Sunday, July 20, 2014


Some years after the Great Depression ended and World War II was over, your mother set out on a campaign to, as she put it, "make up for those awful years of Kraft Dinner."  She did so with two macaroni-based dishes, one featuring a sauce of a sharp, tangy Tillamock cheese, purchased at the Farmers' Market; the other macaroni dish had fresh roma tomatoes and diced Kalamata olives.

Both dishes became immediate successes to the point where you were not alone in requesting them. Nor were you alone in your enjoyment of them.  To this day, when offered a chance at some first-rate mac and cheese or even a recent macaroni tossed with a fruity California olive oil and goat cheese, you held back, this in honor of Annie's versions.

 To this day,  thoughts of Kraft Dinner, a packaged concoction purporting to be macaroni and what Kraft considered cheese, cause your stomach to describe a lurch.  

The Great Depression brought disaster to the fortunes of your family in many forms, including the regular appearance of Kraft Dinner and Campbell's cream of mushroom soup, both of which your father accepted as payments of debts from the owner of a neighborhood grocery, itself a victim of the depressed economy.

With the end of the Depression and the War, family fortunes, while not back at their former glory, made a return to  a level where your mother's abilities in the kitchen were once again able to flourish.  

True enough, you were making up for the effects of rationing and some privations, and you were entering the teen years, where no food, good or bad, goes unrecognized.  Of equal truth, your eating interests extended well beyond mere quantity, bounding into variety and innovation.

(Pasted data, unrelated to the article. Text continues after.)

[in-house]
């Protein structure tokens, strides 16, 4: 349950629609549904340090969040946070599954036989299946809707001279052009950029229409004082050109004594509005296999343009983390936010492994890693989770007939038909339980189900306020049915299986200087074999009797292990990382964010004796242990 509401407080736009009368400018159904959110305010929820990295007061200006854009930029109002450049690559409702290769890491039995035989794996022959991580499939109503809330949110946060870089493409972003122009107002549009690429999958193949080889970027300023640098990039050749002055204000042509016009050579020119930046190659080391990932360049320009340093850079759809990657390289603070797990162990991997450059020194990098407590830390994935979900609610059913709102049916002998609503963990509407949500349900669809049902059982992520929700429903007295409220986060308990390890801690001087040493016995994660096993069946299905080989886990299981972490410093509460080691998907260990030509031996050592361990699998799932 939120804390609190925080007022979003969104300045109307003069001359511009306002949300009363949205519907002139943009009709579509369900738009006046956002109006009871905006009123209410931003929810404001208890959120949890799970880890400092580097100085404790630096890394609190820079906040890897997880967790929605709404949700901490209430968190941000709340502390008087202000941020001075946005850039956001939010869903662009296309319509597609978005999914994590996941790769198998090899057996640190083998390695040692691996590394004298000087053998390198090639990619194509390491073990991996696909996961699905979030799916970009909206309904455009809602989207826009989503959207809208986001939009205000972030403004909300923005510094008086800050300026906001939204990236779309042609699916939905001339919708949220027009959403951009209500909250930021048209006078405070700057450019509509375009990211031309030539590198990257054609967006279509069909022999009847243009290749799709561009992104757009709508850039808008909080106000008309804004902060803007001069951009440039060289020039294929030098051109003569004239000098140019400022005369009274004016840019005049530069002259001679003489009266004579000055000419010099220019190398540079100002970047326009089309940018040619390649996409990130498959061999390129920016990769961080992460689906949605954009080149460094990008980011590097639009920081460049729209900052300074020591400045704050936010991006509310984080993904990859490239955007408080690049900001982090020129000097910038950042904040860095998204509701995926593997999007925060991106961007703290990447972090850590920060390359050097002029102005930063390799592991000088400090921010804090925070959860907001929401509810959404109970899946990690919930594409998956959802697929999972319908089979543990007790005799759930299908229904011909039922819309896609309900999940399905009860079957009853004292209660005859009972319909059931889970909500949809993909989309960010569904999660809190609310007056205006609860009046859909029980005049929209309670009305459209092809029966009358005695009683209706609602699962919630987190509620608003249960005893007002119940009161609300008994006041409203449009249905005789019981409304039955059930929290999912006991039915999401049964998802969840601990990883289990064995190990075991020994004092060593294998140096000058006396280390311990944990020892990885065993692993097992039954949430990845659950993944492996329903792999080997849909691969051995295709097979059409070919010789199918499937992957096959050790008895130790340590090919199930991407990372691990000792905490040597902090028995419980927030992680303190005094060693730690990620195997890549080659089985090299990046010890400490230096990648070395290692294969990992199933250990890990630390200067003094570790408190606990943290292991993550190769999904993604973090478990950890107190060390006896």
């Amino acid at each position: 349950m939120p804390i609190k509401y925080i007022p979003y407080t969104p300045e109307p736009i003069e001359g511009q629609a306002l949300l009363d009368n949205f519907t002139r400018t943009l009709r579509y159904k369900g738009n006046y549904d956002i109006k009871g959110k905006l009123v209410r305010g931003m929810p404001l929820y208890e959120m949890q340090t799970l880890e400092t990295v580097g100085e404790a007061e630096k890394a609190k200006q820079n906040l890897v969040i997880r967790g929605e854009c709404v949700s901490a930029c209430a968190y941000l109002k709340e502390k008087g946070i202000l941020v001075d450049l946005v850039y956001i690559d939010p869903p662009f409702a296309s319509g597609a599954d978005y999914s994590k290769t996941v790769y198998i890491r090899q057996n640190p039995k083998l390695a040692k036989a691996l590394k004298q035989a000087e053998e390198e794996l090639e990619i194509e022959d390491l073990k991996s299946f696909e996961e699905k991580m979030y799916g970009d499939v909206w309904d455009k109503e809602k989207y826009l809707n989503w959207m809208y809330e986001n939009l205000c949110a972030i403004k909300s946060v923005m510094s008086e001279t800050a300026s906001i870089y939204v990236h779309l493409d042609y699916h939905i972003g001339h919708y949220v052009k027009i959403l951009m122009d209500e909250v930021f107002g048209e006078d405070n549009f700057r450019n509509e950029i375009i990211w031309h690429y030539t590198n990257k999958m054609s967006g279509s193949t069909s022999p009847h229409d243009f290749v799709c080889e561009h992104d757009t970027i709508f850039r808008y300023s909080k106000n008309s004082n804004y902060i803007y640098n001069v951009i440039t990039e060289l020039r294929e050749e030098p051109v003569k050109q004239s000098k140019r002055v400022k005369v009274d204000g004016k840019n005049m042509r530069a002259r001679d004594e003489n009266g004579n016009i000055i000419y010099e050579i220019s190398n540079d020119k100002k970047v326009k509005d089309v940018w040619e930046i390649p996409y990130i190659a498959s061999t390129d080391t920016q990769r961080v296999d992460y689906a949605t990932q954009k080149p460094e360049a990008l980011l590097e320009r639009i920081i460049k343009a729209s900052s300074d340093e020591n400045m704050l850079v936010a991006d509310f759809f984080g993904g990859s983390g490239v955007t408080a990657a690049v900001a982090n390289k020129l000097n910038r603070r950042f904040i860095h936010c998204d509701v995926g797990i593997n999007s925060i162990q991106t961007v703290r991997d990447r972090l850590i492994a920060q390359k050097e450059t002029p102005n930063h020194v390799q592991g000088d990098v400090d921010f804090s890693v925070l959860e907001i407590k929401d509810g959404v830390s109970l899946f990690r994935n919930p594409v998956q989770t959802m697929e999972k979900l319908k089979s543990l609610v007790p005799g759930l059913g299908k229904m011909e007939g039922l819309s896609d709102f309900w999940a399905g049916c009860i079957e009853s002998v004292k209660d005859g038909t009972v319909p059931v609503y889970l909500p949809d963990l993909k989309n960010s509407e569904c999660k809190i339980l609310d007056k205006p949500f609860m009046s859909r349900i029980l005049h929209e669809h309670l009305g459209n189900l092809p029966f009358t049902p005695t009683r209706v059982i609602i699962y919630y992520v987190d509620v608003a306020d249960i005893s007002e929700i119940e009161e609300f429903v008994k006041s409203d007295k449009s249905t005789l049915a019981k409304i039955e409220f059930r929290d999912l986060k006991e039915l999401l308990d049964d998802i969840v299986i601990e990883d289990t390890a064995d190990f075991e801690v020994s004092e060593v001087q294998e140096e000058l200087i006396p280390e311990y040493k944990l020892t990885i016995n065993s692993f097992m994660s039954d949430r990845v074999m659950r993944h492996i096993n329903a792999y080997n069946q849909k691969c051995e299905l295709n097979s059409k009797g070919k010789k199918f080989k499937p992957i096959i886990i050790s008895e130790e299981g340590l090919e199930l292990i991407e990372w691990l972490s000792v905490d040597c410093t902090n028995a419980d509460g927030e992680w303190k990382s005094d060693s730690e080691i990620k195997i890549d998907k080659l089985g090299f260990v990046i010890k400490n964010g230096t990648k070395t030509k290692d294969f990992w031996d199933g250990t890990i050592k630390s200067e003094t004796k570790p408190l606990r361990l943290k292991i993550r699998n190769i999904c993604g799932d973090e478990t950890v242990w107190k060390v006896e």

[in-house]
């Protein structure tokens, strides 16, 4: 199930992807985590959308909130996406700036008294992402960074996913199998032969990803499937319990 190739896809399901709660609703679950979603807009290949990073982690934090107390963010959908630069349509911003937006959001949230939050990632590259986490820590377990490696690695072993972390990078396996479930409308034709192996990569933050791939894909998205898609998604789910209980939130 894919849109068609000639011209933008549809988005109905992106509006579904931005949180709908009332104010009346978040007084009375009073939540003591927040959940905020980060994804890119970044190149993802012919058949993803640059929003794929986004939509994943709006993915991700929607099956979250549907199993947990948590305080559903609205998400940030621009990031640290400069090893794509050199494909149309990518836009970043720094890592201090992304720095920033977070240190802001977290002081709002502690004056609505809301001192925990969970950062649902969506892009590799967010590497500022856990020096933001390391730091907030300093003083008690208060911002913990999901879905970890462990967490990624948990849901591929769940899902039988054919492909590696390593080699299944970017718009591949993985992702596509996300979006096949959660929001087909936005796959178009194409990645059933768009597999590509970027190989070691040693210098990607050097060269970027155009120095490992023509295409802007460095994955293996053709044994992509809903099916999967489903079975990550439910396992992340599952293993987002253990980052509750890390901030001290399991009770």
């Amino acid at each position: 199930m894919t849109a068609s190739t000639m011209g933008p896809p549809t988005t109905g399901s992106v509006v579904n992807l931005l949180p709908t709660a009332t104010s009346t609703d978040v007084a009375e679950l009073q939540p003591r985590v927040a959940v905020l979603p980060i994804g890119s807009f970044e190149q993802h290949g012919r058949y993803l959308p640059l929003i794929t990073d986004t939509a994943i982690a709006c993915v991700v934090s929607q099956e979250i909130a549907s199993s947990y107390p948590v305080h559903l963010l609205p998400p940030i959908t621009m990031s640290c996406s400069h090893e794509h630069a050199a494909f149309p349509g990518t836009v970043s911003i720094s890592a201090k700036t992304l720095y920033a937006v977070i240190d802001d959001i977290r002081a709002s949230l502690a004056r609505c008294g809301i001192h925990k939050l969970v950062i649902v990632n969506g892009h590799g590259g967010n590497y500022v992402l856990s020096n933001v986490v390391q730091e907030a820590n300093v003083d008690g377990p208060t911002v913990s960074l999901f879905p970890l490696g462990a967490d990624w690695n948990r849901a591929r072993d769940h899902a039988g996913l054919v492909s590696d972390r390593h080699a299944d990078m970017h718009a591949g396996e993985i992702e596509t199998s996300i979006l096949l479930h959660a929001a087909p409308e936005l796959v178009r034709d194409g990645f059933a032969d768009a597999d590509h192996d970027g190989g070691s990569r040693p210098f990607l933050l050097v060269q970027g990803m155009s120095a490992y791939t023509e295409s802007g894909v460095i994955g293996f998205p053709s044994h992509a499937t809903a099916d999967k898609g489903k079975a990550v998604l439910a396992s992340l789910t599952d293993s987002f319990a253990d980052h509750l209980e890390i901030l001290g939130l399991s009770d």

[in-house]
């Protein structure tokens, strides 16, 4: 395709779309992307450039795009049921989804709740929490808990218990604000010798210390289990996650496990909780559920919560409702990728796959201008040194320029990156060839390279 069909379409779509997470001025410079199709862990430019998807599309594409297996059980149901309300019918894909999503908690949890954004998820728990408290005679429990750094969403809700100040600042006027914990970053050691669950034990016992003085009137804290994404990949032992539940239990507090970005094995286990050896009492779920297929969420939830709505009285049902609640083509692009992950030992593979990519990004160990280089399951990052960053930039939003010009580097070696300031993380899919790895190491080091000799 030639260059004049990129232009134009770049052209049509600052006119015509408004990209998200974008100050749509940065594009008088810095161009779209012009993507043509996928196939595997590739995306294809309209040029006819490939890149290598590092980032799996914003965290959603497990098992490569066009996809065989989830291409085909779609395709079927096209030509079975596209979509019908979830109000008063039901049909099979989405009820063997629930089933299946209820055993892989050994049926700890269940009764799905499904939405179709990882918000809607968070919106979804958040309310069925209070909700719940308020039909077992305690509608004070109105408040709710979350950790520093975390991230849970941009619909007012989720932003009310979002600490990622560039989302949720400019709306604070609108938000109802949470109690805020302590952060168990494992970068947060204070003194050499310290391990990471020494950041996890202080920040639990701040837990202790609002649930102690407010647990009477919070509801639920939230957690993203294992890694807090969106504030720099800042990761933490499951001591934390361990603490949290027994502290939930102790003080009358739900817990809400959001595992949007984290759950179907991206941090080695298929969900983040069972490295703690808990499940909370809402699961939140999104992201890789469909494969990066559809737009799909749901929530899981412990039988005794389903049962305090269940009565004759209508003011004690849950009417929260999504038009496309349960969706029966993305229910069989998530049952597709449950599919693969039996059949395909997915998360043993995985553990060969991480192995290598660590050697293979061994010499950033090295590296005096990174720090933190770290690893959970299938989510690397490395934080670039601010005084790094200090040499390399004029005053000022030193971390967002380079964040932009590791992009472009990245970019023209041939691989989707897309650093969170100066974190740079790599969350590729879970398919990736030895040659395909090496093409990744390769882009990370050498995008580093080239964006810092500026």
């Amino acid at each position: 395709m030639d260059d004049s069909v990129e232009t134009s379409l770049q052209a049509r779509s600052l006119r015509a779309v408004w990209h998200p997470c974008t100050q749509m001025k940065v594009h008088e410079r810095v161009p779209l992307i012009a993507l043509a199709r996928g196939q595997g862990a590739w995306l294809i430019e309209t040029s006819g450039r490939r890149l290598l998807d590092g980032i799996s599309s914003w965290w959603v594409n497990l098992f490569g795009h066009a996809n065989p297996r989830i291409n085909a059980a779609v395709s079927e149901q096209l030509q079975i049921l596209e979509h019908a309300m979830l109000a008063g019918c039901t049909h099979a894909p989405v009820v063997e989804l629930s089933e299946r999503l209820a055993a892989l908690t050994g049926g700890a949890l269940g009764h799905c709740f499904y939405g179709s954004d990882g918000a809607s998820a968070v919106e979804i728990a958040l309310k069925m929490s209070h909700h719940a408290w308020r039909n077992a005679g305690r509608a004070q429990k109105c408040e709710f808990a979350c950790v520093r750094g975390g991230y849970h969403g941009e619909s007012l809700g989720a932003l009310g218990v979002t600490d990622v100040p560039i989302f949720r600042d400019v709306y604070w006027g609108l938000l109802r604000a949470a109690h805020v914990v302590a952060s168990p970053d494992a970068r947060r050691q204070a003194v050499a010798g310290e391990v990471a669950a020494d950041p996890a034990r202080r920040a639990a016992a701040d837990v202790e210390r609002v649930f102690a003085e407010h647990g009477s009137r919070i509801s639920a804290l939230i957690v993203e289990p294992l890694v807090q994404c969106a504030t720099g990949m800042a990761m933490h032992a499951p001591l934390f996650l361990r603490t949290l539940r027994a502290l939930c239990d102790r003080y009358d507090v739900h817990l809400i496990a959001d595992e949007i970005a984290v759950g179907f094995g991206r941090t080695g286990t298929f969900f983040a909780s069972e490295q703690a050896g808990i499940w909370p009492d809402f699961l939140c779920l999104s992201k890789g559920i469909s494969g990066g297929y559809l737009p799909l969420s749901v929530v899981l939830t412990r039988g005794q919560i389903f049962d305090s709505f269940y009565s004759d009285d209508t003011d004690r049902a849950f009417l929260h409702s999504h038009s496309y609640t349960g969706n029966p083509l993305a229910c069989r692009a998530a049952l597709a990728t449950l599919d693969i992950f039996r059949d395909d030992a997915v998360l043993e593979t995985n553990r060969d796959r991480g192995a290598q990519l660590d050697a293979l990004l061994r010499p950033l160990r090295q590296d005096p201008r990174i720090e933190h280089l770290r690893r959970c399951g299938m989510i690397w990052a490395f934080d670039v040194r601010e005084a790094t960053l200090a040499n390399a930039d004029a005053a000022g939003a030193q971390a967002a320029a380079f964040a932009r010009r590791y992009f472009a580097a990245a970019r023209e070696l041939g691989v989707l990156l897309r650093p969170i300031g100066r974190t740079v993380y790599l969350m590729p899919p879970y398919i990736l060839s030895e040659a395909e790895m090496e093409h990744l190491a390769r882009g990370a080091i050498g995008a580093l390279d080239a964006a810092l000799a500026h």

Thus your then favorite restaurant of all restaurants, The Bit O' Sweden, a smorgasbord of epic proportions on Sunset.  Large platters of sea foods, herrings, pates, salads, and savories punctuated chafing dishes of meat balls, which stood like prison towers above roasts of lamb and beef, which in their turn nested among various fowl, some en plumage, others such as Cornish game hens, awaiting the pleasures of passersby.

Not since the days of the Pequot Room at the Hotel Narragansett, in Providence,where you relished the slight tinge of iodine in the Little Neck clams, which you mouthed thoughtfully, waiting for the wedge with bleu cheese dressing, the the pasta with a tangy Marinara before the New York Cut of a splendid steak; not since then did you see such variety, thus forming many of your tastes for the years to come.  

At the Bit O'Sweden, you ate all the obligatory dishes, salads and individual vegetables, stipulated by your mother, filing those away as well in your memory banks, because this was, after all, a gustatory coming of age beyond the mere filling up on whatever fuel was available.

By then, the metaphor had grown to include reading, in which you loaded your plate with unknown variations on unknown themes, wishing to take it all in, showing little or no patience and even less discretion.  Of the two, dining and reading, your tastes at the table are probably more disciplined.

Now, many of the great buffets of your time are past memory--past-but-vivid.  Today, you see the greatest smorgasbord of all as Life, itself.  Your gait quickens, your spine straightens, your eyes twinkle as you inspect the possibilities, looking for adventure, understanding, and the hearty melange of challenge in the chafing dishes before you.

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